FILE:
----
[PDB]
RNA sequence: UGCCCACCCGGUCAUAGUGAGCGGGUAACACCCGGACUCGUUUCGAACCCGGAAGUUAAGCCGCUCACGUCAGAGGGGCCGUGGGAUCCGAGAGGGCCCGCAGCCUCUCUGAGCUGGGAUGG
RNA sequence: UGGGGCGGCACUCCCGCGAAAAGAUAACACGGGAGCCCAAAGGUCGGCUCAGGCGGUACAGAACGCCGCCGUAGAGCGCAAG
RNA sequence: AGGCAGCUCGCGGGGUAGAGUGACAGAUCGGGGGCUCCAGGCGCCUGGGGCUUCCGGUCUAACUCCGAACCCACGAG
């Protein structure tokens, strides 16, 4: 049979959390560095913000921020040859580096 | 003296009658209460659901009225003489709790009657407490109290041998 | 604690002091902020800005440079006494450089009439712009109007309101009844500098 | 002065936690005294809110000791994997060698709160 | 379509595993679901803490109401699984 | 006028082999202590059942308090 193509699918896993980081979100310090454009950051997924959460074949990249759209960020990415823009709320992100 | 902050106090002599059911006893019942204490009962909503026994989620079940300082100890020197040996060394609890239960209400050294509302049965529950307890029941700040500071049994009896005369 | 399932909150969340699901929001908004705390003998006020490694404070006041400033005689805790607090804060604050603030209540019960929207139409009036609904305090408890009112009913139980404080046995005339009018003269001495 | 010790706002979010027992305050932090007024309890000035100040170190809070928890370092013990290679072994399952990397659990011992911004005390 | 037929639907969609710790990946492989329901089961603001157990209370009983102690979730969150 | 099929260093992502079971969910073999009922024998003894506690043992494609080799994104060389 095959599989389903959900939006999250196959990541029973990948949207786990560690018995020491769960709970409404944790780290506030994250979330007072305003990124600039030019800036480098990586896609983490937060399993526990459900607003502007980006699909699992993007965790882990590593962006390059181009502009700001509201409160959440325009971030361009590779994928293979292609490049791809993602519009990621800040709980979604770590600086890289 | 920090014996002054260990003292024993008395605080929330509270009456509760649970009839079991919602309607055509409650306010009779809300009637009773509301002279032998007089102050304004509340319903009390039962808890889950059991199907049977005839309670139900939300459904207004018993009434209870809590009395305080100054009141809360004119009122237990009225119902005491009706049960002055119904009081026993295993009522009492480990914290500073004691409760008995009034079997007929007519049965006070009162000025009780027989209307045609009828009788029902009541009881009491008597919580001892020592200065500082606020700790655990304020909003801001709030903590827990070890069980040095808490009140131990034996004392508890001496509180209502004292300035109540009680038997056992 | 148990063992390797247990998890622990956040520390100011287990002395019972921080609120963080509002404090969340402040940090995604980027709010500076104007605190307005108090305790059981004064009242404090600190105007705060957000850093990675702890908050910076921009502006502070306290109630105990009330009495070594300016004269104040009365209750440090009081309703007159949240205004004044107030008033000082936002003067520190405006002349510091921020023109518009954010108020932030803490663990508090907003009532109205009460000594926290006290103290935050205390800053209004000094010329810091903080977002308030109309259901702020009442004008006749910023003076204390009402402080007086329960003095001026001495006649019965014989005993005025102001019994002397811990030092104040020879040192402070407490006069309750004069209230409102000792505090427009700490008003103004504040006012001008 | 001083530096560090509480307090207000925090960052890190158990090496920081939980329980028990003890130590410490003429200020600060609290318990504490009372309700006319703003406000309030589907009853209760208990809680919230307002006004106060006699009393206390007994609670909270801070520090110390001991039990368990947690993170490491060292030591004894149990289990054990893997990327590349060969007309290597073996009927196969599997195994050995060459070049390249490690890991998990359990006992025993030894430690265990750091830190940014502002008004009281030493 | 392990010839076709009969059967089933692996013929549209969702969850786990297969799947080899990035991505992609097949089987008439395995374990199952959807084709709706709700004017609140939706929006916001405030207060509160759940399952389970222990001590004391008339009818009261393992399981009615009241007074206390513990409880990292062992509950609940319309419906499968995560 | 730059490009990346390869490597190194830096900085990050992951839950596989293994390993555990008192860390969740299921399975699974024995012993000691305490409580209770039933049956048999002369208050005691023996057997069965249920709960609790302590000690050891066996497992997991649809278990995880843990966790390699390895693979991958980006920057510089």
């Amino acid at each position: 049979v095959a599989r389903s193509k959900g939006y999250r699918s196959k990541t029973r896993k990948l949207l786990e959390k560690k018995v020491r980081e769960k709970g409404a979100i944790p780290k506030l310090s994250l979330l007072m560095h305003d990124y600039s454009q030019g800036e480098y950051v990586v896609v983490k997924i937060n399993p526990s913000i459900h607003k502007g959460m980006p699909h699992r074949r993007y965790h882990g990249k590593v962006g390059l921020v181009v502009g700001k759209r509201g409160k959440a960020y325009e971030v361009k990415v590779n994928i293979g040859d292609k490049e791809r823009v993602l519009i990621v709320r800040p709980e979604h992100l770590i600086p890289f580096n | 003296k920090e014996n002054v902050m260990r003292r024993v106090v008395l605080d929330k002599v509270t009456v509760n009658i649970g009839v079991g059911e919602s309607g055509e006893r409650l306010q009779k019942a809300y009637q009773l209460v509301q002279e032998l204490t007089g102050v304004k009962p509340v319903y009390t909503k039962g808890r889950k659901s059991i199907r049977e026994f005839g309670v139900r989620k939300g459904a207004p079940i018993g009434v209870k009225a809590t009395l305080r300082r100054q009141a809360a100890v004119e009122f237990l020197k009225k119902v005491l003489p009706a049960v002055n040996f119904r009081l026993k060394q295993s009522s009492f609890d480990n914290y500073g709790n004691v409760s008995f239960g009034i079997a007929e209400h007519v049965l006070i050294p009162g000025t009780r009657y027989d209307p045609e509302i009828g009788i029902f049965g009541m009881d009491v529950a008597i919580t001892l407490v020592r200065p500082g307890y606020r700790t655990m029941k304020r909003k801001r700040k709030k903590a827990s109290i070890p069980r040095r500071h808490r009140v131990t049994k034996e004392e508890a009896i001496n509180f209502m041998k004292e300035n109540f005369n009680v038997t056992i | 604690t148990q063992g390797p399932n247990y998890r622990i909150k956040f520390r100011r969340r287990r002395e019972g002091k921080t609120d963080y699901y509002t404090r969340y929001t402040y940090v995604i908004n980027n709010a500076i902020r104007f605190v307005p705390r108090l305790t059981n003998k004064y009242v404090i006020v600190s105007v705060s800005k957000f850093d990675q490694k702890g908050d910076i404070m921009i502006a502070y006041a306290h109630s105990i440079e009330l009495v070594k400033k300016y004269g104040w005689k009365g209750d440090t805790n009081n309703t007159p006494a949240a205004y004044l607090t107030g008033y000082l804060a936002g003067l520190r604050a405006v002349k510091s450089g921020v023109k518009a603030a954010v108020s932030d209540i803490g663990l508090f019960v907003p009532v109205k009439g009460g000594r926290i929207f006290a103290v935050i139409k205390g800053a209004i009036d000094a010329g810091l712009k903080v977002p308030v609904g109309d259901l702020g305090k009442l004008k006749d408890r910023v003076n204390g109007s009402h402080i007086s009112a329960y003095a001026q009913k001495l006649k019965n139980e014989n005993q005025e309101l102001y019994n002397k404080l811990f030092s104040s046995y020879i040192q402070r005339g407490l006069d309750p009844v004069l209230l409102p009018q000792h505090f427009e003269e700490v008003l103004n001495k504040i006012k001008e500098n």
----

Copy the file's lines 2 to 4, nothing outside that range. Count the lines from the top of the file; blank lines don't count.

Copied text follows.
RNA sequence: UGCCCACCCGGUCAUAGUGAGCGGGUAACACCCGGACUCGUUUCGAACCCGGAAGUUAAGCCGCUCACGUCAGAGGGGCCGUGGGAUCCGAGAGGGCCCGCAGCCUCUCUGAGCUGGGAUGG
RNA sequence: UGGGGCGGCACUCCCGCGAAAAGAUAACACGGGAGCCCAAAGGUCGGCUCAGGCGGUACAGAACGCCGCCGUAGAGCGCAAG
RNA sequence: AGGCAGCUCGCGGGGUAGAGUGACAGAUCGGGGGCUCCAGGCGCCUGGGGCUUCCGGUCUAACUCCGAACCCACGAG